By Mallory Peebles
Channel 2 News
4:44 PM AKST, November 27, 2012
Tips to stay on top of social media were the focus of a Tuesday seminar in Anchorage, held by the Alaska Small Business Development Center.
The seminar taught Alaskans about using Facebook to create a page, putting their brands before the online service's more than 1 billion users worldwide.
At the seminar, speakers pointed out that on the Internet, businesses' reach goes far beyond who they directly see while using social media.
Speaker Tracy Williams, a social media coach, explained the do's and don'ts of Facebook marketing. She suggests having separate personal and business pages, and never posting controversial opinions on topics such as religion, politics and finances. Keeping people interested in a business means showing interest in them, so Williams advised having conversations with fans on Facebook.
People in attendance had varying experience with social media -- some are already using available services, while others are just learning.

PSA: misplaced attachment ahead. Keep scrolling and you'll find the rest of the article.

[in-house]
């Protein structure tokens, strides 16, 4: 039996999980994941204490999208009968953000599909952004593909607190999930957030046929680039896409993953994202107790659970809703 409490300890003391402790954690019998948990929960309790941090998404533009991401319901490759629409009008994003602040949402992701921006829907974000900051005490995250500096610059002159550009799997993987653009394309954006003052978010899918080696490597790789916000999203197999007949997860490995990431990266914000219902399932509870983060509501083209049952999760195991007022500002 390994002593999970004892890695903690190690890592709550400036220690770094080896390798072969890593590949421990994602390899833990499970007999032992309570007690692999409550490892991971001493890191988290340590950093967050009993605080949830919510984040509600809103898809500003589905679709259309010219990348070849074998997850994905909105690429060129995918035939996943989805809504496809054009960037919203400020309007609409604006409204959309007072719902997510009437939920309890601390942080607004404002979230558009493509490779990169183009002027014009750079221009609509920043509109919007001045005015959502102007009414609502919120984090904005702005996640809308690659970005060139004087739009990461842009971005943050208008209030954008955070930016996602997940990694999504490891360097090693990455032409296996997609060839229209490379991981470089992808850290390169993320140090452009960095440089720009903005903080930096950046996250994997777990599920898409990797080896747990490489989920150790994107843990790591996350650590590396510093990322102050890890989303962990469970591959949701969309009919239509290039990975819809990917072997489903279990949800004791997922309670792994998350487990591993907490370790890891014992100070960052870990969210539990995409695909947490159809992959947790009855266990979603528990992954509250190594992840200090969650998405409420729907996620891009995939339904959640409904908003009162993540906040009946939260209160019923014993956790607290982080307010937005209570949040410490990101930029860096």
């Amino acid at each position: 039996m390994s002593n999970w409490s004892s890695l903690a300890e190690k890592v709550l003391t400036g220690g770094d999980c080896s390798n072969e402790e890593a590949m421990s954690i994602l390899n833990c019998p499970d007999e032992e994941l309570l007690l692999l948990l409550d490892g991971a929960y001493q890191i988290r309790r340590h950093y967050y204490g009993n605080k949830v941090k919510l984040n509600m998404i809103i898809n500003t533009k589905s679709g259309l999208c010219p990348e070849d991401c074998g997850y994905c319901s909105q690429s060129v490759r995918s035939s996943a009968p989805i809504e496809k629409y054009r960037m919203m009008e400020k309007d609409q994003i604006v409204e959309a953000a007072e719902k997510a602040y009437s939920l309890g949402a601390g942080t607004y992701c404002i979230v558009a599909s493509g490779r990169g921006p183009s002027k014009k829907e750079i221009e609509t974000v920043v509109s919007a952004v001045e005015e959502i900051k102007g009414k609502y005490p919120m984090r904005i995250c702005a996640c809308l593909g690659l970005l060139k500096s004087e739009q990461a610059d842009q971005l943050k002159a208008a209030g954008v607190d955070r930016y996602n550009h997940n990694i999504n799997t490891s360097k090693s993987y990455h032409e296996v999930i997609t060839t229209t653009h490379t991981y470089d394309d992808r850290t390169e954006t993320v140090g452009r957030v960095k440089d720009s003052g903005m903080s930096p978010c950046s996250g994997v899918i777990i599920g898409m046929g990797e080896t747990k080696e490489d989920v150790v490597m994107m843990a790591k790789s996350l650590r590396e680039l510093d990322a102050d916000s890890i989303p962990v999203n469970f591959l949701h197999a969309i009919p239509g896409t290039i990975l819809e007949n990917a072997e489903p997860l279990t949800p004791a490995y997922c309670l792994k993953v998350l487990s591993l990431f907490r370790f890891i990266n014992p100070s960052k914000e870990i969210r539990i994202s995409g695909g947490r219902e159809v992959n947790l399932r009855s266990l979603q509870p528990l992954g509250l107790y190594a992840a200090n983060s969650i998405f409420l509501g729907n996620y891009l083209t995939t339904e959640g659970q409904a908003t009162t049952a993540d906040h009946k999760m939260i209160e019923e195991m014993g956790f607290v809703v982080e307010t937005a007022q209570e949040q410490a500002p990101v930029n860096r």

“Coming into it I didn't think I'd learn anything but the main message I've got from it is to just dive in, you know,” said Jamar Hill with Alaska Legion. “Create forums for people to talk and for people to be engaged in the things that you do and it'll pay off -- you know, you'll have more interest business-wise.”
“I do have a Facebook page for my business, but I'm fairly new at it and that is so much the direction that really reaching others is going,” said Gayle Nauska of Nauska Counseling.
While some businesses are just learning how to utilize Facebook, others have it down cold.
Cakes in Love, an Anchorage bakery that only opened its doors last year, already has more than 3,000 likes on its Facebook page. Owner Amy Grue says she appeals to an online audience by sprinkling in pictures of her baking artwork, along with posts about deals and events.
"We get to make this fun cake and then it's fun to give it to the customer, but then it's fun to show the rest of the world what we got to make," Grue said. "And they get to be a part of that even though it wasn't for them. Then that gets them thinking, 'Oh, my daughter has a birthday and she loves this,' and then they call and they're like, 'Can you do this?'"
The main take-away from the seminar was to engage Facebook fans or friends: it's not only a great way for businesses to meet prospective customers, it's also a way to help cater to them.
Contact Mallory Peebles
Copyright © 2013, KTUU-TV